Auckland is New Zealand’s largest city with the population of 1.7 million accounting for a little over 35% of the nation’s inhabitants. While the city’s northern and southern boundaries lie 120 km apart and span a region blessed with a spectacular coastline, extensive parks and community spirited satellite townships in rural settings, the more densely populated inner city within a 10 km radius of the CBD is also well worth exploring if time permits. This central region lies on a relatively narrow volcano dotted isthmus between the Waitemata and Manukau harbours, with inlets between the two harbours coming to within two kilometres of meeting each other at one point. The city is famed as a mecca for water lovers with the favoured sheltered Waitemata Harbour on the Pacific coast translating to ‘Sparkling Water’. There are around 100 beaches within a 30 minute drive of downtown and the region’s estimated 100,000 boats give rise to the motto ‘City of Sails’. For those exploring on foot, the CBD's Viaduct Harbour and Wynyard Quarter have both benefited from major redevelopment in support of hosting multiple defences of the America’s Cup yachting event. The 328 m tall Sky Tower affords a bird’s eye view of the entire region and islands of the neighbouring Hauraki Gulf. The Maritime Museum, Auckland Museum, Auckland Art Gallery and Auckland Zoo are all thoroughly modern facilities offering locally themed exhibitions. From 1840 until 1865 the fledgling settlement of Auckland served as New Zealand’s second capital and the Government Buildings remain an impressive feature of the centrally located historic university precinct. The seaside village suburb of Devonport offers a pleasant stroll, great cafes, the country’s only Navy Base with a small museum, and two of Auckland’s volcanic peaks to climb - just a short ferry ride across the harbour from downtown. Stretching eastward from the CBD is Tamaki Drive, a 10 km harbourside road along which you can meander in your motorhome. The route takes you past Kelly Tarlton’ s Underwater World with its perspex tunnels through aquariums and an Antarctic exhibition complete with penguins, then onward through the pristine beach suburbs of Mission Bay, Kohimarama and St Heliers with their relaxing cafes. Great views are afforded from Bastion Point and Archilles Point along the way. The Auckland Domain features the museum, 100 year old glass houses and a café among its 180 acres. The larger 670 acre Cornwall Park is another major asset within the central urban area, easily reached by vehicle and offering superb walks within its lush grounds, including to the summit of the volcanic cone of the One Tree Hill that U2 sing about (but which is popularly referred to by locals as None Tree Hill these days with its once lone windswept pine now gone). Opportunities also abound to visit neighbouring islands such as Rangitoto and Waiheke by regular ferry services. Auckland’s dining districts are fragmented, with quality dining available in the Viaduct and Wynyard Quarter, on Ponsonby Rd, in Parnell (which also features a superb rose garden), and in the North Shore suburb of Takapuna which beckons with another fine beach and seaside holiday park set amidst premium real estate. Like many cities world wide, Auckland is often overlooked in a land better known for its stunning scenery away from urban areas. However, rated as one of the most liveable cities in the world, it is well worth exploring should time on your itinerary permit.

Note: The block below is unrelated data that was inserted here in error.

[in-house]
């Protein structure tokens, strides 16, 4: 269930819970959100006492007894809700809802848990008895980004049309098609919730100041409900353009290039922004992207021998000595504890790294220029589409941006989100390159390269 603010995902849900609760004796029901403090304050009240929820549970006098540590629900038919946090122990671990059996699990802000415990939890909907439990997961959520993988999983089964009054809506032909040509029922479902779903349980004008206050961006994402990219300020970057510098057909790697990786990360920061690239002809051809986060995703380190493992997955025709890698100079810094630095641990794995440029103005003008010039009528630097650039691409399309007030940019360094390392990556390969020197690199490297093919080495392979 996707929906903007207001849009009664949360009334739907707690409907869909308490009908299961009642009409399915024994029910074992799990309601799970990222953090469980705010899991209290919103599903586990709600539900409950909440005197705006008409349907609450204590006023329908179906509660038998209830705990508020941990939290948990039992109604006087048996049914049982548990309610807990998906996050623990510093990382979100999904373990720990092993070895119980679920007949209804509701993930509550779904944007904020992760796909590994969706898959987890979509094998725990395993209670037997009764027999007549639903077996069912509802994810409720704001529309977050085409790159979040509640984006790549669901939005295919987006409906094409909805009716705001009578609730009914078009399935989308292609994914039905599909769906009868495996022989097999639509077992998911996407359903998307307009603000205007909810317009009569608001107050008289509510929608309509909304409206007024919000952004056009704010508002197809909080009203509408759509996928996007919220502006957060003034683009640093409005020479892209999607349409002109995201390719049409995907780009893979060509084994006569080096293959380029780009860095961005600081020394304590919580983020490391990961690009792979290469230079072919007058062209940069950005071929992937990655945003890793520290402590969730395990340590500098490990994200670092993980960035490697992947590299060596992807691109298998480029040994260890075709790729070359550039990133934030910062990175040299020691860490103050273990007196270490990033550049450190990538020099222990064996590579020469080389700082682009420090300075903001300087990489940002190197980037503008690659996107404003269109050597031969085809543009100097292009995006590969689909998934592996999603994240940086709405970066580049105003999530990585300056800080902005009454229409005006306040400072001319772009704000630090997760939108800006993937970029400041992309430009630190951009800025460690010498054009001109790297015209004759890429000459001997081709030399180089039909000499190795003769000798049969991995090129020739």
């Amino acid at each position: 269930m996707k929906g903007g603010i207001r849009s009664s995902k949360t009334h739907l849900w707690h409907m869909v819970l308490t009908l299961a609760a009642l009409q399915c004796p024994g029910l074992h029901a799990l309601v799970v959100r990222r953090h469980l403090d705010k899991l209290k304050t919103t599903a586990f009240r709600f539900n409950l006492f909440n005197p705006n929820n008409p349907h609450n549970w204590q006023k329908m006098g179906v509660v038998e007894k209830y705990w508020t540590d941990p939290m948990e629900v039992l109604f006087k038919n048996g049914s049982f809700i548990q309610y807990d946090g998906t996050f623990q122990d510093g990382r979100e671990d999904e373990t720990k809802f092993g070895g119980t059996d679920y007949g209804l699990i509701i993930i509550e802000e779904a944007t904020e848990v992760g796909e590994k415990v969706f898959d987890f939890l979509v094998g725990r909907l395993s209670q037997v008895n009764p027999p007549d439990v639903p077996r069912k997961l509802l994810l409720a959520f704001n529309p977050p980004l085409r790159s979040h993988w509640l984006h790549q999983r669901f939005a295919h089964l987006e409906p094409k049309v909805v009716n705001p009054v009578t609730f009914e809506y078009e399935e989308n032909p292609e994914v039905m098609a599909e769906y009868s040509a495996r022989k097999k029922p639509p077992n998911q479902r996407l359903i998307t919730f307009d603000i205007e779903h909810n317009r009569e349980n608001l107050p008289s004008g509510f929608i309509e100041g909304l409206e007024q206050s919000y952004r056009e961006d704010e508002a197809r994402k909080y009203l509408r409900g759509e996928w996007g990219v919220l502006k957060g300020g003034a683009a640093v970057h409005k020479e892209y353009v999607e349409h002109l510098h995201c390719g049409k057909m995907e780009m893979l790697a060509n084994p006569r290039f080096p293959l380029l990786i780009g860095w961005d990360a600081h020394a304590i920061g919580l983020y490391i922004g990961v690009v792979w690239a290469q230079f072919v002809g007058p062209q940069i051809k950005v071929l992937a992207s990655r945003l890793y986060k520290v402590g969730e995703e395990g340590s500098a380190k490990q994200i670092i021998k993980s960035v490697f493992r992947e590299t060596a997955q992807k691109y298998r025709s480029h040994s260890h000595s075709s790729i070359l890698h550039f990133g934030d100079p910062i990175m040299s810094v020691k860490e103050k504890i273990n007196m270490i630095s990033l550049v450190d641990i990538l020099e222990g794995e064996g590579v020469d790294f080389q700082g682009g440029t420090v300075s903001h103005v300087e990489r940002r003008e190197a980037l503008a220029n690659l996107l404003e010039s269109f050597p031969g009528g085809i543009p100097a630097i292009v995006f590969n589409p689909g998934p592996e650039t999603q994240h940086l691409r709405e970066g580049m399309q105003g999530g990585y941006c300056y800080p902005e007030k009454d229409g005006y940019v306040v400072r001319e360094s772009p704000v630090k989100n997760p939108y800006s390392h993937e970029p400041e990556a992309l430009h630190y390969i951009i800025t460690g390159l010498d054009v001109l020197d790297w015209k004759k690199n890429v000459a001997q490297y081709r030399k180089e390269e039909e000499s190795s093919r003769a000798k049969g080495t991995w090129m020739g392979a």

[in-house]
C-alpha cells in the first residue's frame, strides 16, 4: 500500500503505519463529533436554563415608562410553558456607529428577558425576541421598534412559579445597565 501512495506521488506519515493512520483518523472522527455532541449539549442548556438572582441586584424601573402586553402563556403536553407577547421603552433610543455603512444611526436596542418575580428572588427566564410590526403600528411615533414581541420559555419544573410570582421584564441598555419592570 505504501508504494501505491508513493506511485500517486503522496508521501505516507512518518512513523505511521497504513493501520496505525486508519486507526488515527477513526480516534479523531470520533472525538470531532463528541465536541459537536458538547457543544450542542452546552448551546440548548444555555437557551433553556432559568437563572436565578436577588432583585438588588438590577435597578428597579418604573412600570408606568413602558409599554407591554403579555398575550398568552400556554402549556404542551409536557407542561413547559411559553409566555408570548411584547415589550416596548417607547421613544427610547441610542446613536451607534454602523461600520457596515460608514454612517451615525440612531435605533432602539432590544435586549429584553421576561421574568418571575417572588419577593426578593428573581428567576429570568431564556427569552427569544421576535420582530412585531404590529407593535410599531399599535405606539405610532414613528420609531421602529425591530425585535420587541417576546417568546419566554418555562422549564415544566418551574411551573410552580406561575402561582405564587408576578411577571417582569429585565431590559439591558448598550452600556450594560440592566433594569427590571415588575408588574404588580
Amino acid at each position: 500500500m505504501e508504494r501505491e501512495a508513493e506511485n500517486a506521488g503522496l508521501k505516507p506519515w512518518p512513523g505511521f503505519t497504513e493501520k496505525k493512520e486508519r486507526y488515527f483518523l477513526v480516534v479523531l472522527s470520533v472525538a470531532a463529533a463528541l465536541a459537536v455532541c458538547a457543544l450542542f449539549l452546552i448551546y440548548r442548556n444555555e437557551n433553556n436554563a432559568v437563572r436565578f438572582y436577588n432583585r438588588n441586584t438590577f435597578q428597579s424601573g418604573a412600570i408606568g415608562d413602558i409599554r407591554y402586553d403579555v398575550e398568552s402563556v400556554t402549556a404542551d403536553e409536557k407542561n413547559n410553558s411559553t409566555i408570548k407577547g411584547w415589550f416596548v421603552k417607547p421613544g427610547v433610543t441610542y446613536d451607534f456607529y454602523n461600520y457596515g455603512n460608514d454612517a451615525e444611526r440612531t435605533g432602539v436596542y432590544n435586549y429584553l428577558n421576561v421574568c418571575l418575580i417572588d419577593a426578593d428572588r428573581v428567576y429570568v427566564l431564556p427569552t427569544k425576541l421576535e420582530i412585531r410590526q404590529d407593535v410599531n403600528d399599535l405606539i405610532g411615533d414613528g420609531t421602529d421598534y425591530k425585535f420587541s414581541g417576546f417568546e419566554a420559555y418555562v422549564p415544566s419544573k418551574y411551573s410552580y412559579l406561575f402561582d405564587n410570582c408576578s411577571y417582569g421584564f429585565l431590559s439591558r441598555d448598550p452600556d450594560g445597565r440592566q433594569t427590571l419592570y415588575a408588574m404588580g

Rangitoto Island

Rangitoto Island’s iconic symmetry forms an ominous backdrop for Auckland when it is considered that it only formed 600 years ago from a volcanic field that is unlikely to have fallen permanently asleep. The island is an easy 10 km ferry ride from the terminals in the central business district or Devonport (both with nearby outdoor parking for motorhomes) and the hiking trails and splendid views make for a superb day out from Auckland for those whose itineraries facilitate spending a highly recommended day or two in the city. From the wharf on Rangitoto it is a steady climb along a well formed 2.5 km trail to the 260 m summit of the island with its viewing platform and WWII radar station. The two and a half cubic kilometres of lava ejected during the creation of the circular island is thought to roughly equal the total lava flows from all of the remaining 52 volcanoes in the Auckland volcanic zone. The island is home to New Zealand’s largest pohutukawa forest – a native tree known for its multiple trunks, its abundance in coastal locations and the brilliant crimson flowers in early summer that give rise to its nickname as New Zealand’s Christmas tree.

Waiheke Island

Waiheke Island is the second largest island in the Hauraki Gulf that lies to the east of Auckland. Its 92 sq km is home to 10,000 permanent residents and hosts roughly another 3500 who maintain holiday homes there, making it the third most populated island in New Zealand (after the North and South islands). Waiheke is easily accessible via regular 21 km ferry services and is well worth considering as a day trip destination for those on more leisurely visits with multiple days to explore Auckland. Buses and short term hire vehicles are available upon arrival at the ferry terminal. The island boasts a slightly drier and sunnier climate than the adjacent mainland and, in addition to its fine beaches, has around 30 vineyards and wineries. Several of these have dining opportunities that rate as popular attractions for visitors and locals alike. At 20 km in length Waiheke is more heavily populated at its western end, with the largely rural eastern half of the island featuring a preserved WWII coastal defence gun emplacement.

Auckland Regional Parks

Auckland’s regional parks are one of its best kept secrets. With 27 to choose from covering approximately 500 sq km, they remain overlooked by many visitors to the city. Popular with us at New Zealand Frontiers as places to hike, camp and relax, all lie within an hour’s drive of the CBD. Featuring great views and wide open spaces that often support farming operations, they rate among some of Auckland’s finest gems. Many offer superbly peaceful places to overnight in motorhomes right beside beaches, and some even have limited numbers of basic holiday homes – known as baches to the locals. Larger parks, such as Waitakere and Hunua, are densely forested, rise to as high as 688 m and include hundreds of kilometres of hiking trails each. Bird life ranges from coastal waders to some of our most endangered forest species and is encouraged by rigorous control of introduced pests such as rats, stoats and opossums. A great place to start are the Auckland Regional Botanic Gardens situated barely one minute from the Manurewa motorway exit when southbound to the Waikato region. The helpful visitor centre and inviting café make this park a great place to research the region’s wider network of parks, and it has easily accessible walks within varied gardens if time is limited. Among our favourites with campsites for motorhomes for those heading north are the Shakespeare, Wenderholm and Tawharanui parks. If heading southeast via the Pacific Coast Highway scenic route to the Coromandel Peninsular, the Waitawa Regional Park is a great place to park up for the night. For those seeking parks with overnighting facilities out west, Waitakere Regional Park has camps at several of its isolated beaches on the wild Tasman Sea coast. The uninhabited Rotoroa and Rangitoto islands in the Hauraki Gulf are both serviced by ferry services and, although administered outside the Regional Parks network, feature wonderful beaches and hiking opportunities that ensure they are thoroughly enjoyable day trip destinations. Pack your sunscreen and some hearty nourishment, venture forth and enjoy some of the best parkland you’ll find in any city in the world!